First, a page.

Game Studios Are Turning Play Into Work

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on the eve of the new year Day, Square Enix President Yosuke Matsuda published an open letter, In it, he expressed his love for blockchain technology and non-fungible tokens (NFTs), Ubisoft, Peter Molyneux, and hunter 2 Developer GSC Game World among similar popular interventions. He said he expects the technologies to become “a major trend in gaming going forward.” The letter ended as you expected.

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Commentators have pointed out that Matsuda’s letter is incomprehensible, shrouded in sloppy technical jargon. However, he does make a revealing distinction. In Matsuda’s view, on the one hand, to play is to play, or “‘play to have fun’… ,” and on the other hand, “playing to contribute,” a goal that must be nurtured by “obvious incentives”—namely, money. The first, Matsuda suggests, is incomprehensible and strange; the other is smart, normal, and producer,

Matsuda is comparing sports to work—specifically wages. And framing them this way, in terms of productivity and worker empowerment, is a gamble to get you to accept technologies like NFTs. You’re going to be subject to a lot more of this in the years to come, as some games actually become indistinguishable from jobs.


Since we often describe play as work, leaning toward the fields, using words like grind and reward farming simulator, logging in to complete the “daily search”, and so on, Critics have inevitably questioned Is everything we do in video games is the game itself.

Certainly, play and work reflect that. Their distinction is both pompous and personal: killing Silver Knights all day on Anor Londo’s stairs to get the Darkmoon Blade is work because I hate it. But some lunatics may do it for fun, just as we pursue leisure activities like fishing, for which other people are paid. Academics have labeled modding a form of unpaid labor, It can easily be viewed as a hobby, just like painting. Game designers often differentiate between inner bliss (playing halo for 100 hours because you like the feeling of taking headshots) and external reward (Doing this because you want to level up your battle pass for a camo weapon skin). What the latter taps into anthropologist David Grebere Humans are said to have a “calculating propensity”,And it’s often discredited, but social scoring isn’t inherently bad or anti-play. In fact, I think the average player doesn’t care whether a game is close to working principles. .

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NFTs take this desire for an external reward to its logical conclusion: a financial incentive. The idea is clearly compelling. After all, games have economies, notoriously lucrative. You play all day, paying for Gabby Newell’s extended vacation in New Zealand, yet, unless you’re a lucky streamer, you only get boxes of loot in return. academic often talk about unpaid labor“As for logging into Facebook and mining your preferences for ad dollars. Isn’t gaming the same? You can follow this logic: Developers are unionizing, why not gamers? Developers should be compared to corporations with players. We must ‘play to play contribute.’ We are producers. Just as players demand a better progression system, they should also demand cold cash payments.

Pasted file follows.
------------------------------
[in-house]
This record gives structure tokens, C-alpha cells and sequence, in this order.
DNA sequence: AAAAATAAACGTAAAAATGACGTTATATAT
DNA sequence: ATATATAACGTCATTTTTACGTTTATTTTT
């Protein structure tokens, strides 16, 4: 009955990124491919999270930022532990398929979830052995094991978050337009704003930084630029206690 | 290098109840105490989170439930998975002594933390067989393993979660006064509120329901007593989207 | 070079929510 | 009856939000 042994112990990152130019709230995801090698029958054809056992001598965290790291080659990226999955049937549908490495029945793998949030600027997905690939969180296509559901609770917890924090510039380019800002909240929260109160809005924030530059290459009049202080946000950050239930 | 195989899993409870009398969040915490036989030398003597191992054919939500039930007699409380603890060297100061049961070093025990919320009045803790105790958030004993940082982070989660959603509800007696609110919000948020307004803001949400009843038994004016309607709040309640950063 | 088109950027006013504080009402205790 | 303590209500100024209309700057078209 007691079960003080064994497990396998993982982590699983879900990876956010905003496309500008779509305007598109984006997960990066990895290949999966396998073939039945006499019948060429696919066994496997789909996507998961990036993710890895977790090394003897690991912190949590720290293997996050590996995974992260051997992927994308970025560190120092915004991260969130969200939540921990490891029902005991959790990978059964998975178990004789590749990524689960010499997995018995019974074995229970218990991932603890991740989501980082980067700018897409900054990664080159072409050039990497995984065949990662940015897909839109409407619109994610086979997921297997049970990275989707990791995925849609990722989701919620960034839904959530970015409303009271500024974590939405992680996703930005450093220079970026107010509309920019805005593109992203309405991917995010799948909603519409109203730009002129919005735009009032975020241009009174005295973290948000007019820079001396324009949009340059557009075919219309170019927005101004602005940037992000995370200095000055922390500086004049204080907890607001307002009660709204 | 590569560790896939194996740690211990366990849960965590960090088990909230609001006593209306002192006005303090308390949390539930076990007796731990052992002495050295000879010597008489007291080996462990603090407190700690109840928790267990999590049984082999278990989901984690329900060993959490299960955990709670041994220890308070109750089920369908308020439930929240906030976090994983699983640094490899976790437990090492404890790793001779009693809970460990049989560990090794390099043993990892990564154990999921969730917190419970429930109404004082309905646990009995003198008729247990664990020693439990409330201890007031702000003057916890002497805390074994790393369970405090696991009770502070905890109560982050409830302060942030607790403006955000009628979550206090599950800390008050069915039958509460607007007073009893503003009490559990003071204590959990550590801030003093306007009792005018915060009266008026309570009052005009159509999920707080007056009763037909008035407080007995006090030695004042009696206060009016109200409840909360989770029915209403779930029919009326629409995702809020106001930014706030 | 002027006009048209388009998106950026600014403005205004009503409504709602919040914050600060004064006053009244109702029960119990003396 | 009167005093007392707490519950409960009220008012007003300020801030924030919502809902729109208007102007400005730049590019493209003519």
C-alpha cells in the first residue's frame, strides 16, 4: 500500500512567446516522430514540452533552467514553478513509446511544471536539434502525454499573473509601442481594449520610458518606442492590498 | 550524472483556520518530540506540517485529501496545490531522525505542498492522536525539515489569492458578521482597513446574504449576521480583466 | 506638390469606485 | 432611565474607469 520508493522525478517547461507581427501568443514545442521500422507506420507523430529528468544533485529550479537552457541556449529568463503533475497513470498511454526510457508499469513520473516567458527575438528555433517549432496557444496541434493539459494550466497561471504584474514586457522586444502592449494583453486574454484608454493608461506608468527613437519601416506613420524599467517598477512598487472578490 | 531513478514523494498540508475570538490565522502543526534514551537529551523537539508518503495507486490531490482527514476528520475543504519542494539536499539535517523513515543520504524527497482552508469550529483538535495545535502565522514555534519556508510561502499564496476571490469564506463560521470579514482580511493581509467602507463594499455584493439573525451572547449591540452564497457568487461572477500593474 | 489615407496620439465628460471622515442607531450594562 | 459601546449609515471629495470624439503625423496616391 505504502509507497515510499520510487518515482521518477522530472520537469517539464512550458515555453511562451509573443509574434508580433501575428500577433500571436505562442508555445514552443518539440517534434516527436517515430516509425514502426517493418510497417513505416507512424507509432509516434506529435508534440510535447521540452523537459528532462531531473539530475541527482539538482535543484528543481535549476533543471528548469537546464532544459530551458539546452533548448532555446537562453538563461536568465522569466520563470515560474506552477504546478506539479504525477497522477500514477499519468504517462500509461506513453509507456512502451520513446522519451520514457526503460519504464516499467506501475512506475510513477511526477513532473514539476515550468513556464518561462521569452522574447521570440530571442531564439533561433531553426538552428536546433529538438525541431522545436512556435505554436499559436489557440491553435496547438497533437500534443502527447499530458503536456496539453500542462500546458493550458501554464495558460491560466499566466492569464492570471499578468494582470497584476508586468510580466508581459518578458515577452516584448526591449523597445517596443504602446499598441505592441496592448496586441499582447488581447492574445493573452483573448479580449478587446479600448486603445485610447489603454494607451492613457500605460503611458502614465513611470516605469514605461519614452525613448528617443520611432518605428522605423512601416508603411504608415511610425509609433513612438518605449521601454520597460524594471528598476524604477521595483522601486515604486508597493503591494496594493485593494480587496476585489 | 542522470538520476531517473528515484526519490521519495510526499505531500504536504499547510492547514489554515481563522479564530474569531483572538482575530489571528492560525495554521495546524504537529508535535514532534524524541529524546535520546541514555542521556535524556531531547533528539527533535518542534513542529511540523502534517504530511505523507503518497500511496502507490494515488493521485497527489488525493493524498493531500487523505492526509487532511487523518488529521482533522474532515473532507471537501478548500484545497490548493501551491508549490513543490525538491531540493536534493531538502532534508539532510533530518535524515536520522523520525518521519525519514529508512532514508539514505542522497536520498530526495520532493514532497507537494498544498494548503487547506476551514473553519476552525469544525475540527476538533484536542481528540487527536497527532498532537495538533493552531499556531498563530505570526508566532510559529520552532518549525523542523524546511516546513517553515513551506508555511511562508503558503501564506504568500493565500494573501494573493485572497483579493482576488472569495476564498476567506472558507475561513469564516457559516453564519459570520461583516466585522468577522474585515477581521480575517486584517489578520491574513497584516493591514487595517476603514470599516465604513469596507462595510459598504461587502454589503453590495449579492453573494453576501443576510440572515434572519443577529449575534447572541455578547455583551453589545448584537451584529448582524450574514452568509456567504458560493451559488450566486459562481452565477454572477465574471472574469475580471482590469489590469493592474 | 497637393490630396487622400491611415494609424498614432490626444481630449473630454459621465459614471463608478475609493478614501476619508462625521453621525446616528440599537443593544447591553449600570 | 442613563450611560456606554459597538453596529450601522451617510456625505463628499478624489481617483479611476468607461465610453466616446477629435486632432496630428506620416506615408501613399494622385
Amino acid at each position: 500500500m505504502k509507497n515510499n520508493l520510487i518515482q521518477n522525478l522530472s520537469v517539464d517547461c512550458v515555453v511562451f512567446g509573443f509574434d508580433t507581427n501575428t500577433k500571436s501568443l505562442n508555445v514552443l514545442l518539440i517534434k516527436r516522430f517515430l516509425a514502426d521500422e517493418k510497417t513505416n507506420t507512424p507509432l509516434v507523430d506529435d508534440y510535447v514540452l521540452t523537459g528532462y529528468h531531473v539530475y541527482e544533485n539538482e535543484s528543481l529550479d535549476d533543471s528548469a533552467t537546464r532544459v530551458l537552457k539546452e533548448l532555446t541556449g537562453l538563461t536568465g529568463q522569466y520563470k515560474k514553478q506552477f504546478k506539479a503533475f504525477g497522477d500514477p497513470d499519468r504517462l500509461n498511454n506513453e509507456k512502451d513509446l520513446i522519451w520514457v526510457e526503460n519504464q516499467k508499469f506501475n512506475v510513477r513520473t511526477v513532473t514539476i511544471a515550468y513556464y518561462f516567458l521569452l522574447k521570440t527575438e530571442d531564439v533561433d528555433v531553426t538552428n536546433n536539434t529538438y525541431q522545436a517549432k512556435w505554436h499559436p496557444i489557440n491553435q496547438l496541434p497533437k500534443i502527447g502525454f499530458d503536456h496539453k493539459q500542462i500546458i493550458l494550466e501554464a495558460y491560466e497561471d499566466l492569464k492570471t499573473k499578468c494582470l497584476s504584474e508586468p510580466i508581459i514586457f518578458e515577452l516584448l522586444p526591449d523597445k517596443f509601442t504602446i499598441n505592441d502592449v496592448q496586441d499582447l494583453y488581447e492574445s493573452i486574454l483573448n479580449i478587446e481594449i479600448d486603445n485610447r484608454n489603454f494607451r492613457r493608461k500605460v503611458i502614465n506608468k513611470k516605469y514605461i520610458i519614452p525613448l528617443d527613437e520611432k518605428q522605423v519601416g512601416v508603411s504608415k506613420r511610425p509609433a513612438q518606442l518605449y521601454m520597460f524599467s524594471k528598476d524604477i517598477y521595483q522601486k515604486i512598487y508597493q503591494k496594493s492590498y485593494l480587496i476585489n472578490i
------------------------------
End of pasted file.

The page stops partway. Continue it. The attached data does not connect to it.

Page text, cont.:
axi infinity, a blockchain-based video game where players collect Pokemon-like pets tied to NFTs, demonstrates how these “play-to-earn” systems work. Players pitch their pivot in a battle to win cryptocurrency tokens. In 2020, someone paid $130,000 in a particularly rare cryptocurrency. My colleagues have pointed out that this is, at its heart, a capitalist imitation, and that some individuals have actually pulled themselves out of poverty by playing the game.

But gaming differs from our day jobs in several extremely important ways, and these differences pose serious problems, explains Tom Brock, a lecturer in the Department of Sociology at Manchester Metropolitan. For starters, game companies don’t have to treat you like workers. “Work is about much more than just getting paid,” he says. “It’s also about various forms of financial, pastoral, and cultural support—being part of a union is part of that, as are certain protections and rights.”

playing in the same order axi infinity strikes me as the extreme version of gig work. there would be a worrying parallel Fall of Football Index, a UK-based online betting firm that marketed itself as a fantasy league stock exchange. The service was originally a pyramid scheme: users were encouraged to turn their expertise into dividends, but lost tens of thousands of pounds when the football index collapsed. (of course, there is already an nft sports card game,